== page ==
Hiring trends and market predictions for 2024

Hiring trends and market predictions for 2024

Posted January 4, 2024

The global talent market has never changed this much, this quickly. In 2023, TechCrunch reported over 240,000 jobs were made redundant — that’s up from 164,969 in 2022.

Australia’s tech Startup sector felt the effects of this market the most. According to data from Cut Through Ventures, total funding raised for Australian technology startups in 2023 fell by $4.2 billion compared to the year before and the number of deals struck has declined 42 percent year over year.

This current market has seen companies pull back their focus on growth at all costs to favour profitability or sustainability and need to raise less.

Despite these layoffs and reduced funding, economy-wide demand for tech workers remains high. Earlier this year, Tech Council reported that for every job lost in the tech sector, 20 jobs were created across indirect tech companies.

And while it seems that the market pressures have eased somewhat, this would suggest a turnaround at some point, even if it took a while, giving us a reason to be optimistic.

Taking a look back over the past year’s hiring trends:

  • Year-over-year decline in hiring — the rate of decline is slowing in certain regions and countries, which we can take as a sign of stabilisation.
  • Rebalance in labour markets — meaning employers are hiring, but at a more cautious pace, and employees are staying put for longer.

According to Seek data, job adverts nationwide are down 30 per cent in Nov 2022-Oct 2023 vs Nov 2021-Oct 2022. Which is a far cry from the activity and movement we experienced over the same period Nov 2020-Oct 2021.

For the past number of years, the war for talent has been rife, and while there may be some relief in sight, the challenge of securing exceptional talent remains perpetual for rapidly expanding enterprises. Entrepreneurs consistently cite hiring as a crucial competitive advantage and a significant ongoing challenge, with the difficulty lying not only in attracting personnel but also in retaining them.

As many employers will have experienced an increase in job applications, there are a number of factors that are driving this, particularly population growth. Australia’s population grew by 2.2 per cent to 26.5 million. Pre covid net migration was estimated to be between 150,000-200,000 per year — that number is estimated to have increased to 500,000-600,000 on average for the past 2 years, a catch-up effect after closed international borders.

Predictions for 2024

AI and AI regulation

The continued integration of technology and automation may lead to job displacement in certain industries. However, it could also create new opportunities for jobs related to artificial intelligence, data analysis, cybersecurity, and other tech-related fields.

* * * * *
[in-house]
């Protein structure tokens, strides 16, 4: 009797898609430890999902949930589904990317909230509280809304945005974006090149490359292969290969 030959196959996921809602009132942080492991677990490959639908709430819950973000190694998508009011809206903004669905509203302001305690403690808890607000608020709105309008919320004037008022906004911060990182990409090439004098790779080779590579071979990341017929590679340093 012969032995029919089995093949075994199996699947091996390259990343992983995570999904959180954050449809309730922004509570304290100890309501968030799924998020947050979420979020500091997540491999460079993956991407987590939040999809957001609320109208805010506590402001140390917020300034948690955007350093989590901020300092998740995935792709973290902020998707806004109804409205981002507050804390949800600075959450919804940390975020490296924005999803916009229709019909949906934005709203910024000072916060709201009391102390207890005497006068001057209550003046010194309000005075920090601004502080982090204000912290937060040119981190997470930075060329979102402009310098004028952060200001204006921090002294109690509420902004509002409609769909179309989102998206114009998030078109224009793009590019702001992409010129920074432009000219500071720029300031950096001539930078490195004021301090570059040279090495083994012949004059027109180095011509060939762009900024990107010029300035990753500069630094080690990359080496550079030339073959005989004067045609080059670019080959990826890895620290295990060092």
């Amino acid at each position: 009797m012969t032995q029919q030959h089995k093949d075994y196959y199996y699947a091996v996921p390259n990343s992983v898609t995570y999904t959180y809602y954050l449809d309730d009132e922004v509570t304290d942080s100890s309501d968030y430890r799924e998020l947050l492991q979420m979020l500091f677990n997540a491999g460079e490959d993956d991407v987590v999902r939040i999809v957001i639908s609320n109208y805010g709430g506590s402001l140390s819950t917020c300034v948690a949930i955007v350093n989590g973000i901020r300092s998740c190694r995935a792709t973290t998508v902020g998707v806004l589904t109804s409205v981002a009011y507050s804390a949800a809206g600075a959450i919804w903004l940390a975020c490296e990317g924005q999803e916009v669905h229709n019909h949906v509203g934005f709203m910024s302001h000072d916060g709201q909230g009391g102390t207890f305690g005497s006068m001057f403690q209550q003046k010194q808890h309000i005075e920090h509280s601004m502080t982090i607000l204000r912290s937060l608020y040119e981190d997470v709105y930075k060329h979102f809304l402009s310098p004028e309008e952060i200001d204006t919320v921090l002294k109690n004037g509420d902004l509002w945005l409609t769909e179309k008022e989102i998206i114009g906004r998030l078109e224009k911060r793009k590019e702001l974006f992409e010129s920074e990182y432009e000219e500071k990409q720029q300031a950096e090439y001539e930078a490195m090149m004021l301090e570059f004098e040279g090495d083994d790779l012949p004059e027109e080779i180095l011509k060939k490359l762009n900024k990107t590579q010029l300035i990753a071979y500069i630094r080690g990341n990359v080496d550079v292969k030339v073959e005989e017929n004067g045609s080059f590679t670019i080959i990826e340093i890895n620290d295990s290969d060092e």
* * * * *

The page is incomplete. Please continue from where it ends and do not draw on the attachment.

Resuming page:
Data Privacy overhaul

There will be developments in response to growing concerns about the protection of personal information and the increasing role of technology in our lives.

Deep Science

There is a powerful push for Australia to take on greater risk in the development and commercialisation of emerging technologies, particularly in the fields of quantum computing, renewable energy and biotechnology. As an increasingly vocal Australian tech lobby pushes government to invest more in world-changing technologies in high demand.

Australia will lead the green tech revolution — across the entire supply chain

Critical minerals are fundamental to the world’s clean energy transition. They are vital for electric vehicles, wind turbines, solar panels, electrolysers, fuel cells and rechargeable batteries. Global demand for critical minerals is forecast to grow by roughly a third each year into the future. And this has naturally put Australia in an important, pivotal position. Australia’s critical minerals can be found in a broad range of electronics, our solar technologies are powering cities, and our sustainable farming practices are transforming food production. According to a report led by EY, Australia ranks number 6 globally on the renewable energy attractiveness index.

Additionally, a mutual agreement signed in 2023— called the US-Australia Climate, Critical Minerals and Clean Energy Transformation Compact, aims to coordinate investment and collaboration in the development of the critical mineral and clean energy industries. The deal means Australian companies can supply critical minerals and renewable energy to the US and be treated as a domestic supplier, with benefits for a range of tech sectors beyond renewables, including semiconductor and microchip makers.

Healthcare and Biotechnology

The healthcare industry is expected to continue growing, driven by an aging population and advancements in medical technology. Jobs in healthcare, biotechnology, and pharmaceuticals may experience sustained demand.

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